US8083238B2 - Lighting system for sporting apparatus - Google Patents

Lighting system for sporting apparatus Download PDF

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US8083238B2
US8083238B2 US12/409,341 US40934109A US8083238B2 US 8083238 B2 US8083238 B2 US 8083238B2 US 40934109 A US40934109 A US 40934109A US 8083238 B2 US8083238 B2 US 8083238B2
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snowboard
light sources
sheet
layer
electrical connector
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US20090236841A1 (en
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Seth Borges
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Seth Borges
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    • AHUMAN NECESSITIES
    • A63SPORTS; GAMES; AMUSEMENTS
    • A63CSKATES; SKIS; ROLLER SKATES; DESIGN OR LAYOUT OF COURTS, RINKS OR THE LIKE
    • A63C17/00Roller skates; Skate-boards
    • A63C17/26Roller skates; Skate-boards with special auxiliary arrangements, e.g. illuminating, marking, or push-off devices
    • AHUMAN NECESSITIES
    • A63SPORTS; GAMES; AMUSEMENTS
    • A63CSKATES; SKIS; ROLLER SKATES; DESIGN OR LAYOUT OF COURTS, RINKS OR THE LIKE
    • A63C5/00Skis or snowboards
    • A63C5/04Structure of the surface thereof
    • A63C5/044Structure of the surface thereof of the running sole
    • AHUMAN NECESSITIES
    • A63SPORTS; GAMES; AMUSEMENTS
    • A63CSKATES; SKIS; ROLLER SKATES; DESIGN OR LAYOUT OF COURTS, RINKS OR THE LIKE
    • A63C17/00Roller skates; Skate-boards
    • A63C17/01Skateboards
    • AHUMAN NECESSITIES
    • A63SPORTS; GAMES; AMUSEMENTS
    • A63CSKATES; SKIS; ROLLER SKATES; DESIGN OR LAYOUT OF COURTS, RINKS OR THE LIKE
    • A63C2203/00Special features of skates, skis, roller-skates, snowboards and courts
    • A63C2203/14Lighting means
    • AHUMAN NECESSITIES
    • A63SPORTS; GAMES; AMUSEMENTS
    • A63CSKATES; SKIS; ROLLER SKATES; DESIGN OR LAYOUT OF COURTS, RINKS OR THE LIKE
    • A63C2203/00Special features of skates, skis, roller-skates, snowboards and courts
    • A63C2203/18Measuring a physical parameter, e.g. speed, distance
    • AHUMAN NECESSITIES
    • A63SPORTS; GAMES; AMUSEMENTS
    • A63CSKATES; SKIS; ROLLER SKATES; DESIGN OR LAYOUT OF COURTS, RINKS OR THE LIKE
    • A63C2203/00Special features of skates, skis, roller-skates, snowboards and courts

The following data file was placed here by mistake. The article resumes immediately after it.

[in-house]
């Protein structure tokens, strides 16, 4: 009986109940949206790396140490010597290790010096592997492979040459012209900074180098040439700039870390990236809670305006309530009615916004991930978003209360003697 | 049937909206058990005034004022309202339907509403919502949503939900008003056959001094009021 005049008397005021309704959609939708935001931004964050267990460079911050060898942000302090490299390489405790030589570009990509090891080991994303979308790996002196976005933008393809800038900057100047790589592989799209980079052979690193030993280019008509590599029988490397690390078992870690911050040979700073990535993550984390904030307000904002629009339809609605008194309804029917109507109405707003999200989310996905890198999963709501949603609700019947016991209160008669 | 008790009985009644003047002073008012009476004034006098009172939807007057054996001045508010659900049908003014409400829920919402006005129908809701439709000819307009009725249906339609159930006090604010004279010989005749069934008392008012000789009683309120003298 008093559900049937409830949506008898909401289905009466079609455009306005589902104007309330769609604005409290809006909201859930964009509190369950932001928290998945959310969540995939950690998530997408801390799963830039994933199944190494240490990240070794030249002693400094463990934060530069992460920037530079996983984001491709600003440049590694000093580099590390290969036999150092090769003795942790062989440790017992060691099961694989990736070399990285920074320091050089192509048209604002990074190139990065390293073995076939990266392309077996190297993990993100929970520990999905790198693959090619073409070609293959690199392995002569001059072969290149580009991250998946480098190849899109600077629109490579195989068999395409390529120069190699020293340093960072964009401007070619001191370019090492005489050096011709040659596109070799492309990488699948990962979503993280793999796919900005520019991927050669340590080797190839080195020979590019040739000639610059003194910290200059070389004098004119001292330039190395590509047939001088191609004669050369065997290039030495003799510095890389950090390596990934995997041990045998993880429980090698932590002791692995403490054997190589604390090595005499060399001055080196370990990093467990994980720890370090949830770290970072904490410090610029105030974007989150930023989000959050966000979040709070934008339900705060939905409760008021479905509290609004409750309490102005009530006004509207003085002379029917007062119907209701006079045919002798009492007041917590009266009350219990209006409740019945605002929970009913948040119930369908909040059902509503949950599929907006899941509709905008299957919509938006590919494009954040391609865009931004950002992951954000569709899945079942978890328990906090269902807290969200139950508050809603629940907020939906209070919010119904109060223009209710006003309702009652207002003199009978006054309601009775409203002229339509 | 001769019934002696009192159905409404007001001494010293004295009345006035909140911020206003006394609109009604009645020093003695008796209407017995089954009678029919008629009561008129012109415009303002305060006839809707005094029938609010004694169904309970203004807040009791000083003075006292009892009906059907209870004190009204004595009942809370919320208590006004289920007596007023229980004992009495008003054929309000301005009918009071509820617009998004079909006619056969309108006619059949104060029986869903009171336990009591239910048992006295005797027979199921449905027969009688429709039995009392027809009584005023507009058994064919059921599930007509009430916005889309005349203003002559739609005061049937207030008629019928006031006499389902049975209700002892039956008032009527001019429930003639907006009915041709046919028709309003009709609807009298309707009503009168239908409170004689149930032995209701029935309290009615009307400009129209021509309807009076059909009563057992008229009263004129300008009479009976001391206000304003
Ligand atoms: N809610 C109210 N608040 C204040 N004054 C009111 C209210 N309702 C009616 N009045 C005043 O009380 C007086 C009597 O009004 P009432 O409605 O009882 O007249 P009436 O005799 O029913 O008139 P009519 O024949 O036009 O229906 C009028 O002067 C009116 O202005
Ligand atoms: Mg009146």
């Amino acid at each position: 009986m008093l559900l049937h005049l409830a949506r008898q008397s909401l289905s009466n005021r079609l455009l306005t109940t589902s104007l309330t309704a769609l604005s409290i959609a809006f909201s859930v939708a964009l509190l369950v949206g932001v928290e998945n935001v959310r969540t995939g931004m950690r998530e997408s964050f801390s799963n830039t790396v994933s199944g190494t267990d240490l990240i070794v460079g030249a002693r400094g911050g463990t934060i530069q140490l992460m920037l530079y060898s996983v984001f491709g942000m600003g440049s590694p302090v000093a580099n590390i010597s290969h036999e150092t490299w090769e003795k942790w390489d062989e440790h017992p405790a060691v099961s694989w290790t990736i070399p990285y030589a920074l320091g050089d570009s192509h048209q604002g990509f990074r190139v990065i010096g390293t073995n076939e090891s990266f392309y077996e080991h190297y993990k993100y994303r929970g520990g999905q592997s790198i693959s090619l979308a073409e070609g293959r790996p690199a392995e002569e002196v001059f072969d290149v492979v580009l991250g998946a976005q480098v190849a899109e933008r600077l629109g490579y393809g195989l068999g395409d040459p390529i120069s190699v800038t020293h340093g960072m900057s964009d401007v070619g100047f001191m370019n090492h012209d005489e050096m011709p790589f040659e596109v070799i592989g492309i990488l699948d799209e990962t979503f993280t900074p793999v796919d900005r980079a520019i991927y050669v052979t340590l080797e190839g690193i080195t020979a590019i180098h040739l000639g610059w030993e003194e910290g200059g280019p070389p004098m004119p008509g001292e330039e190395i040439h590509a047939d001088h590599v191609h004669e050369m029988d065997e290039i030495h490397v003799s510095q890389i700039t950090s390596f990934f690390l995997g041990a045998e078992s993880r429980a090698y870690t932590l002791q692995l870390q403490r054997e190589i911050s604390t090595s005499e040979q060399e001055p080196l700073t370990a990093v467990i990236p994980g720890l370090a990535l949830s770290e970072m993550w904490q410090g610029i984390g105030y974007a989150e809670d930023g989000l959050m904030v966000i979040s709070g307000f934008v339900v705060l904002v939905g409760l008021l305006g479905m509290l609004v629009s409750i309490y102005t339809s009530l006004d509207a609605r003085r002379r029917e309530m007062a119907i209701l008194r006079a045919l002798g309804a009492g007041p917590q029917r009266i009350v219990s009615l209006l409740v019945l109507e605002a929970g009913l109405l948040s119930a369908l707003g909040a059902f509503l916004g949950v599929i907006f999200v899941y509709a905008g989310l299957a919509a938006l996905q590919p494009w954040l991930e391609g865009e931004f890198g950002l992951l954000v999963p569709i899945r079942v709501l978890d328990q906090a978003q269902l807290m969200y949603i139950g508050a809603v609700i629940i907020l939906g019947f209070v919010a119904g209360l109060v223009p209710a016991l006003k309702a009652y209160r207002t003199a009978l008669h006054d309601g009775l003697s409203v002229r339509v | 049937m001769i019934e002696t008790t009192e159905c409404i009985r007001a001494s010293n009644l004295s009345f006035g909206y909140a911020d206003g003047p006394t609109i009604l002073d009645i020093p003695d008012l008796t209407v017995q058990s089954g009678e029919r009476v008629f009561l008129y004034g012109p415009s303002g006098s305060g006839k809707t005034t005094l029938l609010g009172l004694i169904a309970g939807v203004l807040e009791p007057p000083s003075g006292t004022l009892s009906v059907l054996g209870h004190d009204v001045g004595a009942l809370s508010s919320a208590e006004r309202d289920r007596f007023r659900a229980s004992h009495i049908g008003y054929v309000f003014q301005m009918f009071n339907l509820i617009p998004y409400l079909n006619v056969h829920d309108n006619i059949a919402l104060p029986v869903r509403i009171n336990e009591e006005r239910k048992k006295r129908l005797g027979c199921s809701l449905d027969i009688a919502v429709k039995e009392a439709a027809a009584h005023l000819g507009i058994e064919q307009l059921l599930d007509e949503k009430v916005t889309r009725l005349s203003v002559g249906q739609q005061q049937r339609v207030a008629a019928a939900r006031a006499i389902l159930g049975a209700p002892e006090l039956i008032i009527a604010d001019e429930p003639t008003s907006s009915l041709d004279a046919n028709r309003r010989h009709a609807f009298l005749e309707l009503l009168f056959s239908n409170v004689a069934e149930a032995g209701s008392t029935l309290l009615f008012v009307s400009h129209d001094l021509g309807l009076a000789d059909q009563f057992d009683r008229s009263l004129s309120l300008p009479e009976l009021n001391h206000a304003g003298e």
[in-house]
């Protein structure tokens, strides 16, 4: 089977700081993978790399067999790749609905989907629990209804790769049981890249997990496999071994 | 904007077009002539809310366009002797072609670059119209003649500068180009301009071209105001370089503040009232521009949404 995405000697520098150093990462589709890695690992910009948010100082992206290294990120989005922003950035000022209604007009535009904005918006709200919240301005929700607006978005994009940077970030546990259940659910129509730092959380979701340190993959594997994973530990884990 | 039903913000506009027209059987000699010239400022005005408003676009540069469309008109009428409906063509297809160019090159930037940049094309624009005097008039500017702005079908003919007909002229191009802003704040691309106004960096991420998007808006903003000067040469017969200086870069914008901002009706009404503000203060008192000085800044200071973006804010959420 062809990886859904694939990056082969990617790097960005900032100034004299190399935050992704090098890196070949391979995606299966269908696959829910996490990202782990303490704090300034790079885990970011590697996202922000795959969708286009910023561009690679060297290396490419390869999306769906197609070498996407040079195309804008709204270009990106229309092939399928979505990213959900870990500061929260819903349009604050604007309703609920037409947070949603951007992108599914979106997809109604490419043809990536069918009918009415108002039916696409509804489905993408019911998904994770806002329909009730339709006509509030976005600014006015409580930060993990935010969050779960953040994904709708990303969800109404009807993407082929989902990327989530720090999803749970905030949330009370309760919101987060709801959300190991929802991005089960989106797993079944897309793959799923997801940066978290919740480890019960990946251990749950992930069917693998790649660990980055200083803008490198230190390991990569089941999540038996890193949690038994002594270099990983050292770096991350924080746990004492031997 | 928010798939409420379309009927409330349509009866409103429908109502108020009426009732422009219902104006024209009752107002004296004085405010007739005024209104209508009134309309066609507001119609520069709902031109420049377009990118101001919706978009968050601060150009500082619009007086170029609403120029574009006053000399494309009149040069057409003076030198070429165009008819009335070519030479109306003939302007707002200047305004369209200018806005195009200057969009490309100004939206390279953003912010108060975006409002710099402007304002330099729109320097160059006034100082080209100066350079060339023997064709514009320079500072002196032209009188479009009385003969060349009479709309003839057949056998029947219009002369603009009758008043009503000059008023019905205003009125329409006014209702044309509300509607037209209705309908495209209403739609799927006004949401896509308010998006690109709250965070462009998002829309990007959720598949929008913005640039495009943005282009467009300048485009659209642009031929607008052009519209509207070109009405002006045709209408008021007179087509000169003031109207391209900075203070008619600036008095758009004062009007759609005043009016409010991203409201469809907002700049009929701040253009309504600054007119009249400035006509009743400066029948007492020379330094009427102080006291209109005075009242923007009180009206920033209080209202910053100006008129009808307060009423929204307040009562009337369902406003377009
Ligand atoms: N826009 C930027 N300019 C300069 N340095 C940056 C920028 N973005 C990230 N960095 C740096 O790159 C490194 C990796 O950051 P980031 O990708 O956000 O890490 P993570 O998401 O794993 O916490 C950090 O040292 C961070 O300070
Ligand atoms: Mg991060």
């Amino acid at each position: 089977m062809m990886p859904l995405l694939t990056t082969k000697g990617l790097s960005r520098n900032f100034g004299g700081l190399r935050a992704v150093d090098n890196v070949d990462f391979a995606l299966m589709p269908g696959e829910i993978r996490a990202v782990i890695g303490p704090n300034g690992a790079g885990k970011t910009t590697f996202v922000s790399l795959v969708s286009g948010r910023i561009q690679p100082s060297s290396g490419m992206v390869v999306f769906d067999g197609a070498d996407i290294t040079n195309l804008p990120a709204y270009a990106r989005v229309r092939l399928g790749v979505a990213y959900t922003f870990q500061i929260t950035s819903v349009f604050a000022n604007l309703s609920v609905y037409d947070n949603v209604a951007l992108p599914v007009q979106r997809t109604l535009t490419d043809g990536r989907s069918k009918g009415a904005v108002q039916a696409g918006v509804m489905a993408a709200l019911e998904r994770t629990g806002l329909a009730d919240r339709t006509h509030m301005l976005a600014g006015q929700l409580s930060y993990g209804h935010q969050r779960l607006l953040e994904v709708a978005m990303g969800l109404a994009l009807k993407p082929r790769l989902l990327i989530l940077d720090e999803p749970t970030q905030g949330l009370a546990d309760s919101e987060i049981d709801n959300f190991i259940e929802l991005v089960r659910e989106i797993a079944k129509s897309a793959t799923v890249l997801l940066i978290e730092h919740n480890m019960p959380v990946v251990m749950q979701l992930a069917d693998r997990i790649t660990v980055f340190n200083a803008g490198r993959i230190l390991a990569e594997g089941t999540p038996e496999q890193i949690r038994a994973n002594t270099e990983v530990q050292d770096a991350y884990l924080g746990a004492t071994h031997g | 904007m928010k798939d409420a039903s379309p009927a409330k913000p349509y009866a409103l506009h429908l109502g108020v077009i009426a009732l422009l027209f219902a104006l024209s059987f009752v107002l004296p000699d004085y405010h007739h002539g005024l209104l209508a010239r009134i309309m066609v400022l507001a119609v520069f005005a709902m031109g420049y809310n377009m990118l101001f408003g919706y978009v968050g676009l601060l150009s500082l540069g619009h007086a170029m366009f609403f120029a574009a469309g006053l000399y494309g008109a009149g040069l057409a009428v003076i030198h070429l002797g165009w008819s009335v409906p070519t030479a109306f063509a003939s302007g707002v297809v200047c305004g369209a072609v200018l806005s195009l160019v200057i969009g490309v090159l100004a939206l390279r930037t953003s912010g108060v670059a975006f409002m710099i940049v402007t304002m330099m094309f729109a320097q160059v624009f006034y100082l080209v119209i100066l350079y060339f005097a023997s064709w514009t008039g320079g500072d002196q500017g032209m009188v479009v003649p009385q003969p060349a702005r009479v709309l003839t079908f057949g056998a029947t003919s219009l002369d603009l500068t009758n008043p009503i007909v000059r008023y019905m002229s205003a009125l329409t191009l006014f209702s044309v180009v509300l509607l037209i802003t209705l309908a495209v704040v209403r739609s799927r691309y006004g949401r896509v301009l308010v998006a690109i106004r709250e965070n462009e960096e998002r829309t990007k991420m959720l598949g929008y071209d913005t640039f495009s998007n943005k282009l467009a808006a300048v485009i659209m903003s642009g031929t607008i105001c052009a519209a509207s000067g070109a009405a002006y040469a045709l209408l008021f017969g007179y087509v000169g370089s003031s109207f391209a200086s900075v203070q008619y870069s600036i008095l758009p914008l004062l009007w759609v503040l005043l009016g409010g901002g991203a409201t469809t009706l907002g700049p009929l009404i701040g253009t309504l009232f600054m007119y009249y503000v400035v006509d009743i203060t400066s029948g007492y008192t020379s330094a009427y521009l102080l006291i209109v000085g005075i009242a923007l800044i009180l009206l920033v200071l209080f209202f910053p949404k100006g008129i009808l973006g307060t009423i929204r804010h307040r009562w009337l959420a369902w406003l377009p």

• A63C2203/42Details of chassis of ice or roller skates, of decks of skateboards
    • AHUMAN NECESSITIES
    • A63SPORTS; GAMES; AMUSEMENTS
    • A63CSKATES; SKIS; ROLLER SKATES; DESIGN OR LAYOUT OF COURTS, RINKS OR THE LIKE
    • A63C5/00Skis or snowboards
    • AHUMAN NECESSITIES
    • A63SPORTS; GAMES; AMUSEMENTS
    • A63CSKATES; SKIS; ROLLER SKATES; DESIGN OR LAYOUT OF COURTS, RINKS OR THE LIKE
    • A63C5/00Skis or snowboards
    • A63C5/03Mono skis; Snowboards
    • YGENERAL TAGGING OF NEW TECHNOLOGICAL DEVELOPMENTS; GENERAL TAGGING OF CROSS-SECTIONAL TECHNOLOGIES SPANNING OVER SEVERAL SECTIONS OF THE IPC; TECHNICAL SUBJECTS COVERED BY FORMER USPC CROSS-REFERENCE ART COLLECTIONS [XRACs] AND DIGESTS
    • Y10TECHNICAL SUBJECTS COVERED BY FORMER USPC
    • Y10TTECHNICAL SUBJECTS COVERED BY FORMER US CLASSIFICATION
    • Y10T29/00Metal working
    • Y10T29/49Method of mechanical manufacture
    • Y10T29/49826Assembling or joining

Abstract

Embodiments of the present invention provide a lighting system for a sporting apparatus. In one embodiment, a sporting board apparatus includes an elongated board structure having top surface, a bottom surface, and edge surfaces. The sporting board apparatus further includes a light system having a plurality of light sources coupled to a power supply. In addition, the sporting board apparatus may include a switching mechanism to control the supply of electrical power from the power supply to the light sources, and a select mechanism to control one or more light programs.

Description

RELATED APPLICATIONS
This application claims the benefit of priority to U.S. Provisional Patent Application No. 61/038,684 filed Mar. 21, 2008, entitled “LIGHTING SYSTEM FOR SPORTING APPARATUS,” the contents of which are hereby incorporated by reference.
FIELD OF THE INVENTION
This disclosure relates generally to sporting apparatuses, and more particularly to sporting apparatuses having one or more light sources.
BACKGROUND
Board sports, i.e., sporting activities involving boards and riders are become increasingly popular. Part of the draw of these types of sporting activities is the gliding sensation associated with maneuvering the board or boards over a gliding medium. Additionally, the configuration of the boards often allows the participant to perform stunts, tricks, or jumps within the sporting activities.